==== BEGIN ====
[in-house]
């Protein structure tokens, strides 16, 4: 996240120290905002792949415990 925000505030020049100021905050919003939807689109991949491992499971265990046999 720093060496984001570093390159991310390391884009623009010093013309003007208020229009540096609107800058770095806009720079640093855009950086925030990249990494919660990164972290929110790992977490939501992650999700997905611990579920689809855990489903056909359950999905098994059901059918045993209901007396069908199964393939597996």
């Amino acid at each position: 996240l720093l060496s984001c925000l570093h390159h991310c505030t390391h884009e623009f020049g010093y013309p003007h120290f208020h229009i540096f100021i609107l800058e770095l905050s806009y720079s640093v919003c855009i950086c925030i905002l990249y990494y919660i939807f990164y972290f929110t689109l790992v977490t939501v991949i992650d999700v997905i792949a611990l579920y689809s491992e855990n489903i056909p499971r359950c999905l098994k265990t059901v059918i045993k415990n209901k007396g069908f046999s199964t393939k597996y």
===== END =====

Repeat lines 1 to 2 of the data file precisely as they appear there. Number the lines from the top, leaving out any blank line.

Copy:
[in-house]
């Protein structure tokens, strides 16, 4: 996240120290905002792949415990 925000505030020049100021905050919003939807689109991949491992499971265990046999 720093060496984001570093390159991310390391884009623009010093013309003007208020229009540096609107800058770095806009720079640093855009950086925030990249990494919660990164972290929110790992977490939501992650999700997905611990579920689809855990489903056909359950999905098994059901059918045993209901007396069908199964393939597996």